30 Terrific Facts About Trees

Tree Facts



Over 60,000 species of trees have been identified worldwide.

There are an estimated 3 trillion of them across the globe, which works out to about 400 or so trees for each person.

Trees have evolved in many fascinating ways, so keep reading to discover 30 terrific facts about trees!

Earth is about 4.5 billion years old, but trees didn’t exist for the first 90 percent of the planet’s history. The first mosses evolved about 470 million years ago, but no plant grew taller than three feet (1 meter) for millions more years.

It was another 85 million years (around 300 million years ago) before the first true trees emerged, transforming the atmosphere into an oxygen-rich environment where humans and other animals could live.

Forests cover around 30 percent of Earth’s total land area.

It’s estimated the Earth has about 46 percent fewer trees than it did 12,000 years ago when humans began to develop agriculture.

Over half of the forests in the world are found in just five countries: Russia, Brazil, Canada, the U.S., and China.

Countries with the least forest cover include desert countries, including Egypt and Libya; small, densely populated countries, such as Monaco; and frigid countries like Iceland.

About 58 percent of all tree species exist within the boundaries of a single country. Places with the most of these “country-endemic” species include Australia, Brazil, China, Madagascar, Papua New Guinea, and Indonesia.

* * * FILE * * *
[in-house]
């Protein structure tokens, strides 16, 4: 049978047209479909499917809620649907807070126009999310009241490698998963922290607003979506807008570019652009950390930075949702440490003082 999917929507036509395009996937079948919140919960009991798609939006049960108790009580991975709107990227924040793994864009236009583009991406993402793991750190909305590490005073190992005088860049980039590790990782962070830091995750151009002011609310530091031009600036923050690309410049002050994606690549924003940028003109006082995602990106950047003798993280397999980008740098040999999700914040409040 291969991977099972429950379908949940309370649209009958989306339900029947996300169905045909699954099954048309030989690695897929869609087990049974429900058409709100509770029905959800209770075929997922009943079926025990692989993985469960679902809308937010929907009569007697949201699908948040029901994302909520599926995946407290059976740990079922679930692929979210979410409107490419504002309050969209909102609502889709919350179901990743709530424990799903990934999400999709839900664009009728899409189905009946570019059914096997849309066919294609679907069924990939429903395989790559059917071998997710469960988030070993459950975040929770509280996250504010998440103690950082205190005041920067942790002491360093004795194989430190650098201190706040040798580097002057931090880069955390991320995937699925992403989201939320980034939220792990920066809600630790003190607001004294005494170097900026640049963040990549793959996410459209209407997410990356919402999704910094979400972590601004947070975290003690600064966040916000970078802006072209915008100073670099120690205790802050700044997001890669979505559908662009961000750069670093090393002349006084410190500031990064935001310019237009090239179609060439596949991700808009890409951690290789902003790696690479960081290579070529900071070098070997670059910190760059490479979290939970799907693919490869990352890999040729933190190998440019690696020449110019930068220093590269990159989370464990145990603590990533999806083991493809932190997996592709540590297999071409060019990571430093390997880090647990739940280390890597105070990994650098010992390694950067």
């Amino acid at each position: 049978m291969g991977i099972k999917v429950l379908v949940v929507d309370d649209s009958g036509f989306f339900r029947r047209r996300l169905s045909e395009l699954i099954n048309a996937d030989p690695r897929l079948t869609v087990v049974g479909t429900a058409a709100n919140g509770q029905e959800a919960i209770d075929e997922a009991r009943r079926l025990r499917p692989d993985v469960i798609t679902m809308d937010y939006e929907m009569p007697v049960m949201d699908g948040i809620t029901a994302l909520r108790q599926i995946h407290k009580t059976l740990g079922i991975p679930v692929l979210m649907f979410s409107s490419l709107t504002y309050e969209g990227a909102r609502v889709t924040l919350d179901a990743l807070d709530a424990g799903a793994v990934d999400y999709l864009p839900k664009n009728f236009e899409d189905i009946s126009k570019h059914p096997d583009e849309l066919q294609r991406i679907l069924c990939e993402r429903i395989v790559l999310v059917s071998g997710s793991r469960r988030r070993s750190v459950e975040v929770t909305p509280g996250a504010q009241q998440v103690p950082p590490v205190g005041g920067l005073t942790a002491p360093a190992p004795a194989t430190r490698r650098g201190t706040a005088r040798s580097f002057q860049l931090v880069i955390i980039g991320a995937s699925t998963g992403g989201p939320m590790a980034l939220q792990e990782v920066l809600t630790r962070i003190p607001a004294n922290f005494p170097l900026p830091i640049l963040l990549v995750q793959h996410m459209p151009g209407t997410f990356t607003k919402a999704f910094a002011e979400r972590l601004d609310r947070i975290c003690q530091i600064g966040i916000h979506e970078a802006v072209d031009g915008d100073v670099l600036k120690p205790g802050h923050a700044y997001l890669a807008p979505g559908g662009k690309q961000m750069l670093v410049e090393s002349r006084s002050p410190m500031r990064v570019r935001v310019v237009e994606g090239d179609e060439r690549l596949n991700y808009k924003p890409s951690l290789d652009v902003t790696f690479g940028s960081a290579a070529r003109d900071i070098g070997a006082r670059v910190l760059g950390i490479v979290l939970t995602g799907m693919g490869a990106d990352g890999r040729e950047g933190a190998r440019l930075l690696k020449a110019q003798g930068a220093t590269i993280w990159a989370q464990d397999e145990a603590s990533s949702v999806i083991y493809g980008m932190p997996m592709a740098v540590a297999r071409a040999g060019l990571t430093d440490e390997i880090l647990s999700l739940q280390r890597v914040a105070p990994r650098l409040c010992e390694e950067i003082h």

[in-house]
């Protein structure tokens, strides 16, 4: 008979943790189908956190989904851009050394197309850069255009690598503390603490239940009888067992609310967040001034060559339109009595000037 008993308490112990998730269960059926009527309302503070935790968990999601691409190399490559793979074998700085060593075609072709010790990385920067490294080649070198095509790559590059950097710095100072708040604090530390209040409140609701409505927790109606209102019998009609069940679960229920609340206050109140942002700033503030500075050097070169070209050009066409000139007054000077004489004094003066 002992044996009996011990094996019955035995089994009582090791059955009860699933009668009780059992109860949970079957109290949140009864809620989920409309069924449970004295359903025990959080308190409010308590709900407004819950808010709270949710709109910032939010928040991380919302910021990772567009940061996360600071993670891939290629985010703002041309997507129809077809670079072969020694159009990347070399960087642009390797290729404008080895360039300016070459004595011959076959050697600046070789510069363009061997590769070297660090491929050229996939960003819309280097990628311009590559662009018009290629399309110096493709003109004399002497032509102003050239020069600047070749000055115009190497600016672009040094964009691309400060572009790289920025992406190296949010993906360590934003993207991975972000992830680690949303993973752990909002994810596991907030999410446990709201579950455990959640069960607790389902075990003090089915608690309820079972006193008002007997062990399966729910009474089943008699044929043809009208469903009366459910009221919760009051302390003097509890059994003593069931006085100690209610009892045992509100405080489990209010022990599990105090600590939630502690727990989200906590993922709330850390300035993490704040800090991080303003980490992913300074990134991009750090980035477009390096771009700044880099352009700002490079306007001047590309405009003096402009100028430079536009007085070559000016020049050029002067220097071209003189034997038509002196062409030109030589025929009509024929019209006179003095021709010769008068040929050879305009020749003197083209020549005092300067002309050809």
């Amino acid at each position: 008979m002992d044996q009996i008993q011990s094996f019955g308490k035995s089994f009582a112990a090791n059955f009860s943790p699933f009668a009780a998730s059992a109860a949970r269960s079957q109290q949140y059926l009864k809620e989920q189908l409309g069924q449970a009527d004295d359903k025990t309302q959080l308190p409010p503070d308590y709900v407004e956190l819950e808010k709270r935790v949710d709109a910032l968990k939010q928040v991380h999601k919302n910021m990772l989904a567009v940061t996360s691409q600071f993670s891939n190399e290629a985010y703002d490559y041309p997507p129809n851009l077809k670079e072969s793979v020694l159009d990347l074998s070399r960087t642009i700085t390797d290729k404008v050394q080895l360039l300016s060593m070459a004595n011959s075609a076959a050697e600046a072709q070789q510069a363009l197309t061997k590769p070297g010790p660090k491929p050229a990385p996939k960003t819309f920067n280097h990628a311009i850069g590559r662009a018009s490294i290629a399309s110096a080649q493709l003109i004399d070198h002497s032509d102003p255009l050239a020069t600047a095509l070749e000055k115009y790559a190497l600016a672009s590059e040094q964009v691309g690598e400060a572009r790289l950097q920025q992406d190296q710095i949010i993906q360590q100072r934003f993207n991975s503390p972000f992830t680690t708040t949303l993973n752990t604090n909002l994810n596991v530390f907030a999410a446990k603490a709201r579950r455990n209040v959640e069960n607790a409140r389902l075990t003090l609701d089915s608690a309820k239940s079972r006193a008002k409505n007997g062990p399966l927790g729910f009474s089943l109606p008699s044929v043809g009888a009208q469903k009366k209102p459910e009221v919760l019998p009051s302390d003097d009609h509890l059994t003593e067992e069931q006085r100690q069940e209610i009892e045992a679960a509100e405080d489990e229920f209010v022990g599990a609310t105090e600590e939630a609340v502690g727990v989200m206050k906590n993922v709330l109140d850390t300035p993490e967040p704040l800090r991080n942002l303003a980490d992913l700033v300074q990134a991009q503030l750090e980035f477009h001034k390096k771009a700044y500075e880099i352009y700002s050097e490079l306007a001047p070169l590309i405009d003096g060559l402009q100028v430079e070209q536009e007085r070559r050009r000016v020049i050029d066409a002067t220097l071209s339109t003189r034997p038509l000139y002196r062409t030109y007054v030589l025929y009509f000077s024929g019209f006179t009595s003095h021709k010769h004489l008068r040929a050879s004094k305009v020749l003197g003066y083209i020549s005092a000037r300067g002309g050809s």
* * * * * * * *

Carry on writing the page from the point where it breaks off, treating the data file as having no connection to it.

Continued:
Brazil has the most species of trees, with over 8,700. About half of them are found only in Brazil.

Although tropical rainforests cover only about three percent of Earth’s surface area, they are home to around half the planet’s animal species.

The Amazon rainforest contributes an estimated 20 percent of Earth’s oxygen. However, phytoplankton in the oceans contribute a whopping 70 percent.

About 18 percent of the world’s forests are located within the boundaries of protected areas, including national parks, game reserves, and conservation areas. The largest share is found in Africa, with 31 percent. Europe has the lowest at 5 percent.

Any mature tree during its dormant period is 99 percent dead. The only living parts of a tree are the leaves, buds, vascular tissues (phloem and xylem), and root tips. The rest of the tree’s mass provides structural support.

Trees get about 90 percent of their nutrition from the Sun and the atmosphere and only 10 percent from the soil.

More than half of a typical tree’s roots grow within six inches (15 centimeters) of the surface, and most of the rest go only about 18 inches (45 cm) deep. Few species of trees have true tap roots.

The deepest tree roots ever found belong to a wild fig whose roots were found dangling in a wet cave in South Africa, 400 feet (122 m) below the surface.

Pine trees are the most common species in the world, found on all continents except Antarctica.

The rarest tree is the Pennantia baylisiana, called the Three Kings kaikōmako, which lives only on an island off New Zealand. When goats were introduced to the island, they destroyed the trees until only one was left. Scientists are working to save the tree by rooting cuttings and germinating seeds.